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Coinbase erroneously reported 2FA changes to 125,000 customers


On Friday afternoon, Coinbase sent email and SMS text messages to 125,000 customers, erroneously telling them that their 2FA settings had been changed.
Enlarge / On Friday afternoon, Coinbase sent email and SMS text messages to 125,000 customers, erroneously telling them that their 2FA settings had been changed.

Cryptocurrency exchange Coinbase sent an automated message to a large number of its customers on Friday, saying “your 2-step verification settings have been changed.” Unfortunately, the message was sent in error—by Coinbase’s count, 125,000 of those messages were sent (via email and SMS text) to customers whose 2FA settings had not changed.

According to Coinbase’s own acknowledgment Saturday, its system began sending the erroneous messages at 1:45PM Pacific time on Friday, and kept sending them until the error was mitigated at 3:07PM.

In that Twitter thread, Coinbase acknowledges the mistaken 2FA messages’ potential for confusion—confusion which retiree Don Pirtle told CNBC led him to panic-sell more than $60,000 of cryptocurrency. Pirtle was holding this large wallet as an investment for his grandson, so the panicked sale may have been as much blessing as curse—he now questions whether cryptocurrency was a safe investment in the first place.

Coinbase says that the erroneous 2FA messages were the result of an internal error, not hacker activity. “All of a sudden, the system just started sending stuff like a bug in the system,” Coinbase spokesperson Andrew Schmitt told CNBC, adding “but it was not a malicious or third party error.”

Building trust and security?

Although Coinbase tweeted its “laser [focus] on building trust and security into the crypto community,” panic among its affected customer base is understandable. In addition to a general history of hacked crypto exchanges—including Bitfloor, Mt. Gox, Bitfinex, CoinCheck, QuadrigaCX (technically not a hack), and KuCoin—Coinbase itself has a bad reputation for its response to customers who have been hacked individually.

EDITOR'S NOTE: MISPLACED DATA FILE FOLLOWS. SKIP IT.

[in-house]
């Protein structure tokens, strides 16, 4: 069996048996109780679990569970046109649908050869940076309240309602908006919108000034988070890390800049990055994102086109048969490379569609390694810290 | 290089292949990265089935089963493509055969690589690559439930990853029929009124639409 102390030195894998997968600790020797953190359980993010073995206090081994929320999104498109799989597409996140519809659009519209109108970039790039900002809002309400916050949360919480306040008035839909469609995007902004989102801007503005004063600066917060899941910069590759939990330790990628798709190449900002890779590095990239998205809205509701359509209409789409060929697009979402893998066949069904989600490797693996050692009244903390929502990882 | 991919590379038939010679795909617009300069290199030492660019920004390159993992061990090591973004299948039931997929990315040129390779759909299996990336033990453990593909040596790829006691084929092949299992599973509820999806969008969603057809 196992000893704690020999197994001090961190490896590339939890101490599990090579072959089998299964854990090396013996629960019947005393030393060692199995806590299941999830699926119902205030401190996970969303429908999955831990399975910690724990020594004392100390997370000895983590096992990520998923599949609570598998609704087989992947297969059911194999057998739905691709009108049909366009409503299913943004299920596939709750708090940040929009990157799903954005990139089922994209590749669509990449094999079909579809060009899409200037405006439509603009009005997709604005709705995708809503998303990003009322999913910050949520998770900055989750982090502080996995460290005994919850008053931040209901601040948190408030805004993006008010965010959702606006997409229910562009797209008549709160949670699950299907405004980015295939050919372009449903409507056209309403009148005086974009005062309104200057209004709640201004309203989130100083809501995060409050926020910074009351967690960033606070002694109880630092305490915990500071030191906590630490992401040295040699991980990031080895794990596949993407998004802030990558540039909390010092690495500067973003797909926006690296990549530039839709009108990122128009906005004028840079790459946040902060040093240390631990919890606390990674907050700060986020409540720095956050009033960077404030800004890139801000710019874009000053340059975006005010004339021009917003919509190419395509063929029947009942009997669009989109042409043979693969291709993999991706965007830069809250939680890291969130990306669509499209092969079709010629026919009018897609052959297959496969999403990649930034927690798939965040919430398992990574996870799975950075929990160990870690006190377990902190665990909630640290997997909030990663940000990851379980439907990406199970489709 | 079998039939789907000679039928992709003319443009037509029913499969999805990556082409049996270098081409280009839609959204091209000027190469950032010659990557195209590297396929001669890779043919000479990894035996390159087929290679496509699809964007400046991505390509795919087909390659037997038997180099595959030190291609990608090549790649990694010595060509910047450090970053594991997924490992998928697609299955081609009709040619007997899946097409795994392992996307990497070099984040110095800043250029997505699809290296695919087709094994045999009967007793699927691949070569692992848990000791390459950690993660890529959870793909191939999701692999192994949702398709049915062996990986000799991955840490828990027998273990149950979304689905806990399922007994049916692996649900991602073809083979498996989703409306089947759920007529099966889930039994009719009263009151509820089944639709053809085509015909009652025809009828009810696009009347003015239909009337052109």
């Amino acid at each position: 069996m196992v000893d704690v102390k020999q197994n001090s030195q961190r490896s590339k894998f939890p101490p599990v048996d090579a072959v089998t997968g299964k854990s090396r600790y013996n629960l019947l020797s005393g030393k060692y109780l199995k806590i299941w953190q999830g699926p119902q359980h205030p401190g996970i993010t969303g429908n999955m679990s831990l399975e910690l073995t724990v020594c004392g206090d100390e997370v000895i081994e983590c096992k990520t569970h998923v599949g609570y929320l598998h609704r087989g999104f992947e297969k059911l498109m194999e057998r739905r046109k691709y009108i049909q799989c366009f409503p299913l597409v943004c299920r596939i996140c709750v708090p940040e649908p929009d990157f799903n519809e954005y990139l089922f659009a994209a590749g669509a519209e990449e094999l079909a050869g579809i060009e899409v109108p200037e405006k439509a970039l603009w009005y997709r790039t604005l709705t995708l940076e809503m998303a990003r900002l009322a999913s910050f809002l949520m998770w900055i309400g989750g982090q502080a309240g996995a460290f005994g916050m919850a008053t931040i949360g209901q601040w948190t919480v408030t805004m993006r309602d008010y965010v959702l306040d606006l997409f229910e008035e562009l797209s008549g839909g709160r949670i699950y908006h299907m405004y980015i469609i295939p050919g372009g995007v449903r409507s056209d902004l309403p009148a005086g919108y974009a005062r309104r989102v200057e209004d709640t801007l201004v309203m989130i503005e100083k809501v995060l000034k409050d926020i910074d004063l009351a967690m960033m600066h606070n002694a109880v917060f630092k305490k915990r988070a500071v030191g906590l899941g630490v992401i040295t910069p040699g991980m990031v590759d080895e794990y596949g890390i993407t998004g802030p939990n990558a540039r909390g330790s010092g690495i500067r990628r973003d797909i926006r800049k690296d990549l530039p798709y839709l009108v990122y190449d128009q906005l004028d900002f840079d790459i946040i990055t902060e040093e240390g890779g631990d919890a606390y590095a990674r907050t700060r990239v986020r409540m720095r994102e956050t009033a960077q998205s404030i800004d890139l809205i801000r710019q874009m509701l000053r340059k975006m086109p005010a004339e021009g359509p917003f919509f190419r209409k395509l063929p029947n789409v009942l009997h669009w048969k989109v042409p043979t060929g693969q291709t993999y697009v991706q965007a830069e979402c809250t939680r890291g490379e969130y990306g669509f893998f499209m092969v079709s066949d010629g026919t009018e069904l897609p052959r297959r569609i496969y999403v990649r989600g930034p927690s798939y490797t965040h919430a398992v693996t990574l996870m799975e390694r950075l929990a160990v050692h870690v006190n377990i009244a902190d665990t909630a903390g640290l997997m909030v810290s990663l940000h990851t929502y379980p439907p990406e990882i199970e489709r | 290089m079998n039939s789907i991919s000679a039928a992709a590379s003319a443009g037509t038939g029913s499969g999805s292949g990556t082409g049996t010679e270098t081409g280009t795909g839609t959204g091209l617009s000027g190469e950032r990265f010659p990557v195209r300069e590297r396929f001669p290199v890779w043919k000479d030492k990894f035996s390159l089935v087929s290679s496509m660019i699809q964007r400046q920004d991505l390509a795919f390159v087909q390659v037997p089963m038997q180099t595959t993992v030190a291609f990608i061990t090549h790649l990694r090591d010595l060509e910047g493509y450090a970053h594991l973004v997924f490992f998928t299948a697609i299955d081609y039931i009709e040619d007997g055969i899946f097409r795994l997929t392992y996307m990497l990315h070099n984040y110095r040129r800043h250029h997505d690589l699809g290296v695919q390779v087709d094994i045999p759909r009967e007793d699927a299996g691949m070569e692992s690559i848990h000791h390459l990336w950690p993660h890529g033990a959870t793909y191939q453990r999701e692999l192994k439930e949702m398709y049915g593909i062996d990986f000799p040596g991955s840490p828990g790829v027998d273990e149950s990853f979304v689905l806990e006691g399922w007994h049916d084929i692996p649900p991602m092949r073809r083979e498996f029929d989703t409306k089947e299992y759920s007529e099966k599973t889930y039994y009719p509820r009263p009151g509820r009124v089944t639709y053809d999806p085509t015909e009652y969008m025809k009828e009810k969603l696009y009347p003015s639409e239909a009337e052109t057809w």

Most large financial institutions carry cyber fraud insurance policies, and will cover hacked checkings or savings accounts. “If you are victimized through cybertheft by no fault of your own, most large banks will make you whole,” Bankrate.com CFA Greg McBride told USA Today.

The same is not true of Coinbase, which recently told one hacked customer that “there is no credible or supportable evidence that the compromise of your login credentials was the fault of Coinbase. As a result, Coinbase is unable to reimburse you for your alleged losses.”

In addition to a strict “your hack is your problem” policy, Coinbase has been repeatedly accused of extremely slow response to serious customer problems. The Twitter thread in which it announced the erroneous messages quickly devolved into users complaining of poor customer service regarding wallets which had been locked for weeks or months.





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